On using hip dump to improve skiing

Discussion in 'Ski School' started by karlo, Aug 27, 2018.

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  1. karlo

    karlo Out on the slopes Skier

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    This post is a sidebar to another thread, “How to improve skiing”,

    https://www.pugski.com/threads/how-to-improve-skiing.10455/page-11

    in which I raised the possibility of using a hip dump to improve skiing, a possibility to which the question was posed, why?

    Here is my attempt to answer the question. Before continuing, readers are encouraged to peruse the thread, “What is a hip dump?”,

    https://www.pugski.com/threads/what-is-a-hip-dump.8353

    By my reading of that thread, a hip dump is a lowering of the hip to achieve edge angle, rather than using ankles and feet, accompanied by counter such that the upper body faces the outside ski. Here is a screenshot of Kathy Howe demonstrating a hip dump in her video on the subject, a video referenced by @JESinstr in “What is a hip dump?”

    Kathy Howe Hip Dump.jpg
    (Ref: “Alpine Skiing: A great coaching cue for Hip Dumping…”, Kate Howe, YouTube, Mar 4, 2011)

    Here is a screenshot from a video, referenced by @razie, in that same thread, to illustrate a high level hip dump.

    Learning to Ski Hip Dump 2.jpg
    (Ref: “Learning to ski: carving advanced | english”, bergfex GmbH, YouTube, Sep 18, 2014)

    Look familiar? Then, how about this?

    Michelle Obama Hip Bump.jpg
    (Ref: “Evolution of Mom Dancing”, with Michelle Obama, The Tonight Show Starring Jimmy Fallon, YouTube, Feb 22, 2013)

    And, this?

    70s Hip Bump.jpg
    (Ref: “Who remembers doing The Bump”, Alan Esdaile, ninebattles.com, Nov 27, 2017)

    OHHH, so that's what a hip dump is!

    This is not the hip dump I was thinking of for improving skiing. I was thinking of a drop of the hip that is so deep that one almost touches snow, to achieve high edge angles as high in the turn as possible, in a way that does not rely on tipping the skis with feet and ankles. The torso is projected down the hill, not countered, the skis are on set on edge way uphill of the torso; the outcome is a park-and-ride turn unless intentionally interrupted. An extreme example of such a hip dump is extreme carving,



    With much thanks to @Mike King, who referenced a video posted there, I came to know of Alpine Racers of the World on Facebook, at which I discovered a video recently posted by Ted Ligety, which is yet another example of the kind of hip dump I was thinking of,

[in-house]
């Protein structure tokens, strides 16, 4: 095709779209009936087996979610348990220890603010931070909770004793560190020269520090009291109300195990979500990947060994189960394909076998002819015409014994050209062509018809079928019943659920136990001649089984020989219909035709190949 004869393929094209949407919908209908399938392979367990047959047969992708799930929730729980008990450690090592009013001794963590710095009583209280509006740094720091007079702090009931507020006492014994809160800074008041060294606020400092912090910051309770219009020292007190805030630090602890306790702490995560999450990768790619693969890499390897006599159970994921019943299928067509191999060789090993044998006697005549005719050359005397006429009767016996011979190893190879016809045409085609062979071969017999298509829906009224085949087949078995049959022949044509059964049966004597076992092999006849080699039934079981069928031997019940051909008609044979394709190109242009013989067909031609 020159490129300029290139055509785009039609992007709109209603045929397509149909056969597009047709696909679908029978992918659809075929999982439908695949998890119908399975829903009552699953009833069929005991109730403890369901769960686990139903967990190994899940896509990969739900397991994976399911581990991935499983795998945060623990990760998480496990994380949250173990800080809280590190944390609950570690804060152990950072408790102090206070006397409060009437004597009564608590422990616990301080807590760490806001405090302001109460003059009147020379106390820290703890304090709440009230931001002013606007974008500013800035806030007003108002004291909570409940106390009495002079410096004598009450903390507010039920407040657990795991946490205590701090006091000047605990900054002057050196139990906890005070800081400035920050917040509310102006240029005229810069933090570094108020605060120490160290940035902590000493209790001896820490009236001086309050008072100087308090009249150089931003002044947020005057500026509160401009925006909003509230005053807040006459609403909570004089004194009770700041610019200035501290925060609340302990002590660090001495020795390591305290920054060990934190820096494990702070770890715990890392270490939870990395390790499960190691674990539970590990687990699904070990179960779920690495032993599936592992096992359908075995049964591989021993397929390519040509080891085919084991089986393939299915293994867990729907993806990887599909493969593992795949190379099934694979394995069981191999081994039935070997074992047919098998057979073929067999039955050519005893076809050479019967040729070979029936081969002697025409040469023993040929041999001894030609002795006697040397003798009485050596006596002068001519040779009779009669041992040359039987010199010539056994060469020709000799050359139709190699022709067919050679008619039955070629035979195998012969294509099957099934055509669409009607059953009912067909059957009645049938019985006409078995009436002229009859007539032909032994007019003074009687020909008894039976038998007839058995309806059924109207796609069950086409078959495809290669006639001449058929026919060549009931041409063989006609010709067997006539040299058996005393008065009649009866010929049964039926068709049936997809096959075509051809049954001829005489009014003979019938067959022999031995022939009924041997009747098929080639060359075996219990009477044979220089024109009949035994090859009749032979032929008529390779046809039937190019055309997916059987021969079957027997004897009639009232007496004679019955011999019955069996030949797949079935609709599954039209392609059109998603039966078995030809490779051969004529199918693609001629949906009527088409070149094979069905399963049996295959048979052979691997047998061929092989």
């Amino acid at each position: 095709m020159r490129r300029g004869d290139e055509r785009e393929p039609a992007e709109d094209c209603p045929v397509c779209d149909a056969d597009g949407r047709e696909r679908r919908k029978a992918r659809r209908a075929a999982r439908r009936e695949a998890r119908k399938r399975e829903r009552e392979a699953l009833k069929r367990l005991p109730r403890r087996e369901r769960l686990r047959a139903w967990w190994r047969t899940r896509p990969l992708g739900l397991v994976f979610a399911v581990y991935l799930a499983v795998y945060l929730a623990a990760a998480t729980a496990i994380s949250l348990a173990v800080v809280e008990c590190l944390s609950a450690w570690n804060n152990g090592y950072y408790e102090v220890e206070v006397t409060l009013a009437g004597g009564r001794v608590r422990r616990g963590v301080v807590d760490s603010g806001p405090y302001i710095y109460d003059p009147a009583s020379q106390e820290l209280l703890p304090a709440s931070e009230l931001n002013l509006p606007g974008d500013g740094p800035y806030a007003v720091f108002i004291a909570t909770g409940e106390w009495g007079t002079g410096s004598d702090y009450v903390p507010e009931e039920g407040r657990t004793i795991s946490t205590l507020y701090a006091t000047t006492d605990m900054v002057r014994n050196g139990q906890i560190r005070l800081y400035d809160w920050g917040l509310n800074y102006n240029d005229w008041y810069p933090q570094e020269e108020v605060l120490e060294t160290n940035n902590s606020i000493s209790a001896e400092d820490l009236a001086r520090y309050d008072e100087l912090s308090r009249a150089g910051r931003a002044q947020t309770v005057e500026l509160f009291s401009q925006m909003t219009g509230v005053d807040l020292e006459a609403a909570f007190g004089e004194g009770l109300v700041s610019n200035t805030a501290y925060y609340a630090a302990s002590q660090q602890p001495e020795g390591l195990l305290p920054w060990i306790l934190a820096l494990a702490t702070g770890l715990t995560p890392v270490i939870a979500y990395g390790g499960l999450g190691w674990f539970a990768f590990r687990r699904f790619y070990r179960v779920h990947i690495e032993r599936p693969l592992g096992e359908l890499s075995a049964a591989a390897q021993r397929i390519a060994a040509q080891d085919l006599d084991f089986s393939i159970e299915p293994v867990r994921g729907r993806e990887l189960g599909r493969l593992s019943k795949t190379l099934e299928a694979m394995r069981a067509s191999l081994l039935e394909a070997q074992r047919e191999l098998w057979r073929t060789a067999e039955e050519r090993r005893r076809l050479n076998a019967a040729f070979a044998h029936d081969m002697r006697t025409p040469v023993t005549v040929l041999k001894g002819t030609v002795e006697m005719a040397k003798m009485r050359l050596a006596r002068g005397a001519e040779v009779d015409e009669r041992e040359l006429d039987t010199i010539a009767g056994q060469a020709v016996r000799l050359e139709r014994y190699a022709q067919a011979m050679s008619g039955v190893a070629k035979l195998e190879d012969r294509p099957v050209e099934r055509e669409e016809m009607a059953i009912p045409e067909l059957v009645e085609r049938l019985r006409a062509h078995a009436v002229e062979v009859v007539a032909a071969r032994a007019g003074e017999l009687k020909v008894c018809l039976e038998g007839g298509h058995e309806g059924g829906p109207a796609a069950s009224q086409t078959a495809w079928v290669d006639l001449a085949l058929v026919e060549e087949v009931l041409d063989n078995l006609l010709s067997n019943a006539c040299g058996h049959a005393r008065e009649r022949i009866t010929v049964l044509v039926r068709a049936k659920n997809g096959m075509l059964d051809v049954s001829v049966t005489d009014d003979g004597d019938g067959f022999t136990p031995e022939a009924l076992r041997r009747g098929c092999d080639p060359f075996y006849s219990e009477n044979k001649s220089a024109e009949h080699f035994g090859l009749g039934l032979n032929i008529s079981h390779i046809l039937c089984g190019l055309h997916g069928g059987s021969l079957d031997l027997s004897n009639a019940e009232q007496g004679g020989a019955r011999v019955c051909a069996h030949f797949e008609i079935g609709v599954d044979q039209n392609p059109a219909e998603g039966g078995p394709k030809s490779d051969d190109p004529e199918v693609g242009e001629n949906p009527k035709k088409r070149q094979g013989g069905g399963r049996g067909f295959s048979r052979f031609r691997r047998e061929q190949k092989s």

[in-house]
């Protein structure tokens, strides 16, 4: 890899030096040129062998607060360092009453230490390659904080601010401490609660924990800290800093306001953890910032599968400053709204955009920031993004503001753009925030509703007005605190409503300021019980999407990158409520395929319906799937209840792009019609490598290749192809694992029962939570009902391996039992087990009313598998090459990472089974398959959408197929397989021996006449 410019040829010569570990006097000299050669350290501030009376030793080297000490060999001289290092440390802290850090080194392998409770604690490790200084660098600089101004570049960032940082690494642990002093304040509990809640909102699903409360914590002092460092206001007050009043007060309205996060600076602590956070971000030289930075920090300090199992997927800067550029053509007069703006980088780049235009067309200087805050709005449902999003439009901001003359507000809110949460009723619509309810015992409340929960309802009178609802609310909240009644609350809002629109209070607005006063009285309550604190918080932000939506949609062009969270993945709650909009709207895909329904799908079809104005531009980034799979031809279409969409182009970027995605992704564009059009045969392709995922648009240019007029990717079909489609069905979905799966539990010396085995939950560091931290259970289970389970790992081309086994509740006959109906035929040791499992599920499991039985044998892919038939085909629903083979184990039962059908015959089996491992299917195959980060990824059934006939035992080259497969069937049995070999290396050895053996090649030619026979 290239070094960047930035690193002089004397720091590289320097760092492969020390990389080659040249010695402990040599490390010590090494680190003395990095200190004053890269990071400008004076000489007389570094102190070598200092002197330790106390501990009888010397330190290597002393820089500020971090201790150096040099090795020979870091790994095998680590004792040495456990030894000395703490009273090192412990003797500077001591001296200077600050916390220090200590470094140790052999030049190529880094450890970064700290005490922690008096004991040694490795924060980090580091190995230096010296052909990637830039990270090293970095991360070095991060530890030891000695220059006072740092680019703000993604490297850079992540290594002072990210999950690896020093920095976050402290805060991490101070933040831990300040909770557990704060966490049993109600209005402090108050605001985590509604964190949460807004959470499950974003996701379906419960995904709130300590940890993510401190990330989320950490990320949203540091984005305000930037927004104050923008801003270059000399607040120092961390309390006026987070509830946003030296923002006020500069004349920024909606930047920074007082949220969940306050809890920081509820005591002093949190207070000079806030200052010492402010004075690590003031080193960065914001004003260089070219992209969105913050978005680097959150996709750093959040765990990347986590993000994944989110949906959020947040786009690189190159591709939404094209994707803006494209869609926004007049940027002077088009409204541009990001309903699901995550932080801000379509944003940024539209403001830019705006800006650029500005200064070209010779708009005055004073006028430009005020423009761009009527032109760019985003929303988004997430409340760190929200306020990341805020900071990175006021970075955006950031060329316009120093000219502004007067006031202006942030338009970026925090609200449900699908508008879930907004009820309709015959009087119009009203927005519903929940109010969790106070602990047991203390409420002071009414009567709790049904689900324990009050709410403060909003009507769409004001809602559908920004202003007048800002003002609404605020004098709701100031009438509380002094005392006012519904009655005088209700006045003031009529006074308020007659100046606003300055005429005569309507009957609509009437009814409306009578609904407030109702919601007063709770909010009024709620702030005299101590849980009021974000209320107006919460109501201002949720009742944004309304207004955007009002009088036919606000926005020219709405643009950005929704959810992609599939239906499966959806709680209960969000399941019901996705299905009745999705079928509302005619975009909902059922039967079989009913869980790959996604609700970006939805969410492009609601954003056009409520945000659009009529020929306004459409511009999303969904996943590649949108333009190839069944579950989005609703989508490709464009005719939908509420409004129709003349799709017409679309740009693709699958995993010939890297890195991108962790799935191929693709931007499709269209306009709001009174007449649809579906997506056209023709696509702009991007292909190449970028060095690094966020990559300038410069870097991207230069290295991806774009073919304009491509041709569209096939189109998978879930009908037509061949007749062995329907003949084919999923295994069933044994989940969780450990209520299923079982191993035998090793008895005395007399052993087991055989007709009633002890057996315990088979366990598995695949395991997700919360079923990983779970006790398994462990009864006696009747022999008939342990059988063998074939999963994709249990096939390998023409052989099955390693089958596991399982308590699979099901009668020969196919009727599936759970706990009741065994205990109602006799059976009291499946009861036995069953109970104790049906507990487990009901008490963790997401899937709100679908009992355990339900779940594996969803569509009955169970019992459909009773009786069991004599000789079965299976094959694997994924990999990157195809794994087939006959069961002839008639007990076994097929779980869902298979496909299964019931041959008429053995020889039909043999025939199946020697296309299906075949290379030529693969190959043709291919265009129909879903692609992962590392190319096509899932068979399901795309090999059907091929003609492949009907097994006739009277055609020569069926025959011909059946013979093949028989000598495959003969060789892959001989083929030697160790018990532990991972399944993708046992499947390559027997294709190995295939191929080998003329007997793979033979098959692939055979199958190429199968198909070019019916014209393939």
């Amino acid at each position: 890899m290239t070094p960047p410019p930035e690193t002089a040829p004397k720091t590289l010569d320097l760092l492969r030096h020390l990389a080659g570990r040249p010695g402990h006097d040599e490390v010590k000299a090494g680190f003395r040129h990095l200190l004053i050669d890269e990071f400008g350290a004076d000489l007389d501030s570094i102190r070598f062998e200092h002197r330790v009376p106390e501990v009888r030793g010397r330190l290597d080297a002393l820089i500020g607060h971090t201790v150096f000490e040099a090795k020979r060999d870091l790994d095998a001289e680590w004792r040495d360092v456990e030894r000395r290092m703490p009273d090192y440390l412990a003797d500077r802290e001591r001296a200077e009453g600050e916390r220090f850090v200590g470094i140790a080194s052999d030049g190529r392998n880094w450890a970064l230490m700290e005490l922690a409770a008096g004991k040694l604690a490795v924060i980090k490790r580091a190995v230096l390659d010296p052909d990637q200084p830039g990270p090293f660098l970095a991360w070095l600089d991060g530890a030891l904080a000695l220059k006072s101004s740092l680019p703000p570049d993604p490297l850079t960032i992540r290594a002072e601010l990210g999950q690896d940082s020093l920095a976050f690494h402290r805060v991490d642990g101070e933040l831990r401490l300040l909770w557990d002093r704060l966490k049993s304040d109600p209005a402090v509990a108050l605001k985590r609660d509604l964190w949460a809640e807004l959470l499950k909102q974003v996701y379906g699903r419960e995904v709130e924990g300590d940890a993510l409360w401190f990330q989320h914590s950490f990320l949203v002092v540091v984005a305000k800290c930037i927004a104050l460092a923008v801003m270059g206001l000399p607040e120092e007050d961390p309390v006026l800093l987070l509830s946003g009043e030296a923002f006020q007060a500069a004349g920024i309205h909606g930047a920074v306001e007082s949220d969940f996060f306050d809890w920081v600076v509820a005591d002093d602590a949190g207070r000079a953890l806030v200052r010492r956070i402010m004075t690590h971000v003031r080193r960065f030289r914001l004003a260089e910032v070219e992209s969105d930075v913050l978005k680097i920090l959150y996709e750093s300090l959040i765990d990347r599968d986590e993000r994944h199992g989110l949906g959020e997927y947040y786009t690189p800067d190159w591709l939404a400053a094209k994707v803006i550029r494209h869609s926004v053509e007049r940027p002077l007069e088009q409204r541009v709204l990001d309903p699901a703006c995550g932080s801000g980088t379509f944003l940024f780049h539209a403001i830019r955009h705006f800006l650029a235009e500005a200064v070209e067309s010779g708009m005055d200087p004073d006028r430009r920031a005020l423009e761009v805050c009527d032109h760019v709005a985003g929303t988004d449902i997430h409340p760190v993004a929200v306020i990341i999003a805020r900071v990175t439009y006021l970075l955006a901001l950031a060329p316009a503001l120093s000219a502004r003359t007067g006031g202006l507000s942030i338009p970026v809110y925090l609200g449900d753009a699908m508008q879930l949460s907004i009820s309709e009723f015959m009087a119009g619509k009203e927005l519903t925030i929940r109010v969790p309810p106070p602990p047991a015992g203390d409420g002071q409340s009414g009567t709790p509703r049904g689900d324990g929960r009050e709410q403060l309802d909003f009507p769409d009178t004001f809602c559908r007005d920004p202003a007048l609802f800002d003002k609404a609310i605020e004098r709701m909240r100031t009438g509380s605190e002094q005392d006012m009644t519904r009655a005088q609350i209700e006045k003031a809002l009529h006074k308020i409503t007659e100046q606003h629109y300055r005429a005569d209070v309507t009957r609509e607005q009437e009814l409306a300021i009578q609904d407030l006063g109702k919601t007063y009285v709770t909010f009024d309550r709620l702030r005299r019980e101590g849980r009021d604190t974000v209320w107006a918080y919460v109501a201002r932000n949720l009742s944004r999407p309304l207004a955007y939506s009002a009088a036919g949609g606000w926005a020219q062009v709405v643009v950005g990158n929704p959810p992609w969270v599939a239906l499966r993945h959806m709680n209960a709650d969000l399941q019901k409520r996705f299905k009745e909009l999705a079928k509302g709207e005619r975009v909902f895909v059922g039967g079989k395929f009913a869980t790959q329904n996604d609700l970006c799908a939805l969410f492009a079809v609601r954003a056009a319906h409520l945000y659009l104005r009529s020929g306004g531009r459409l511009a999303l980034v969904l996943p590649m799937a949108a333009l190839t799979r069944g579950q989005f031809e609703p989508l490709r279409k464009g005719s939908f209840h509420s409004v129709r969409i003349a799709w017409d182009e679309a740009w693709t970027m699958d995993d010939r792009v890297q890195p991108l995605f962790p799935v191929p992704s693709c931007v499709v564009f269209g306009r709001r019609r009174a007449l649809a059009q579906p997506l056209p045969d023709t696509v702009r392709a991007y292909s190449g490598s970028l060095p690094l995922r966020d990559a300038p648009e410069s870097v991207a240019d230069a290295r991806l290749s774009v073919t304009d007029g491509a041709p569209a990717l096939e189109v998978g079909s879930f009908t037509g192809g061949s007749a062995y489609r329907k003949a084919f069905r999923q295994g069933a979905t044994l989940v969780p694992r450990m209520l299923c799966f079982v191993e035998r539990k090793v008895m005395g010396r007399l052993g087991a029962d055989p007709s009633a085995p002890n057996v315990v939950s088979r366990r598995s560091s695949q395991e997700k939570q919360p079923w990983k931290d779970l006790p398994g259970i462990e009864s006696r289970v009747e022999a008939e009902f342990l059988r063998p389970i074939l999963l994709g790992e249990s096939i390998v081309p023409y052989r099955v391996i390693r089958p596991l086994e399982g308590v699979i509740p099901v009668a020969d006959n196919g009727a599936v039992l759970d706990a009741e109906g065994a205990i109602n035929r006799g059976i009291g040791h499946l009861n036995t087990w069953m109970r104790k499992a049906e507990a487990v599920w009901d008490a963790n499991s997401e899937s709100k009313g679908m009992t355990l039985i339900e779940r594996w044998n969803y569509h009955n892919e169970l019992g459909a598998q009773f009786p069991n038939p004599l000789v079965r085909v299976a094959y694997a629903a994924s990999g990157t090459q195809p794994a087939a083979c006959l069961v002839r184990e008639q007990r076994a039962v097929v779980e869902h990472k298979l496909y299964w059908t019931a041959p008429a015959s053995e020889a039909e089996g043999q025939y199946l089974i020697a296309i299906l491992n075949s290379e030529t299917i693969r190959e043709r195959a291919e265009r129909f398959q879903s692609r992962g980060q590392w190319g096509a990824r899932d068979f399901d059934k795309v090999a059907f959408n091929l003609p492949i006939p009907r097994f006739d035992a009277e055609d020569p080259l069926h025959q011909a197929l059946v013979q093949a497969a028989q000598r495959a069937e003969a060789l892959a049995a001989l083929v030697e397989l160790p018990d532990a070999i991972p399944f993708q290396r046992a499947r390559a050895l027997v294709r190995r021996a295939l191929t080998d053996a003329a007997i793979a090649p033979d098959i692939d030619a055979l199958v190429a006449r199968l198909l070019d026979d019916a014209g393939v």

One can see that Ted is working hard to overcome his bad habit of angulating and using his feet,

    Doesn't this type of hip dump look fun to you? It does to me, and I credit this type of turn for opening my eyes to what a shaped ski can do and for being a key to taking me from old style skiing on straight skis to much more dynamic skiing on modern skis. No instructor taught me. I watched the videos like a kid would and just went out to play on my own. I finally engaged an instructor, once, for a half day I think, specifying exactly what I wanted to work on, extreme carving. He wasn't thrilled, but he gave me the one tip that opened it up for me, to pull my inside foot back. With that in my pocket, off I went and I never looked back, until now of course.

    What is the benefit to learning this kind of hip dump and this kind of carving?

    1. One develops trust in one's skis, to grab the snow at high edge very, very high in the turn.

    2. It's simple to do. One can just incline.

    3. For sure, one will learn to extend the outside leg and very fully flex the inside leg.

    4. We can play with one, and just one, additional movement, angulation. Try doing that turn with full inclination in small to moderate bumps. Can't be done. But, one will quickly learn that angulation is the key that opens the door, angulation and edging very early in a turn.

    5. The feedback loop is most immediate. One does not need a video with which to do self-MA to know whether or not one’s got it, or whether or not more can be done, since the objective is so simple. It is like learning to ride a bike, then learning to ride it on one wheel. It is like learning to swing on a swing, higher and higher.

    6. It's a ton of fun. OK, not everyone wants to ride a bike on one wheel, or swing in a swing the highest. But, it's thrilling to watch right? And, we can empathize with those that find it fun, right? And, having that type of fun is what motivates someone to go out and try, try, again, right?

    I agree that this hip dump and these turns are not something one, as a professional instructor, should teach. First, with kids and the inexperienced, they would not play safe, looking both down and up the hill to ensure no one is around. For this type of turn, uphill skier had better have right-of-way, with you having the lowest rights-of-way. Second there's a lot of falling involved to get it, albeit from a low height, not something many students will appreciate. Third, these days, integrated bindings don't have the height. Without a significant riser, one would boot out.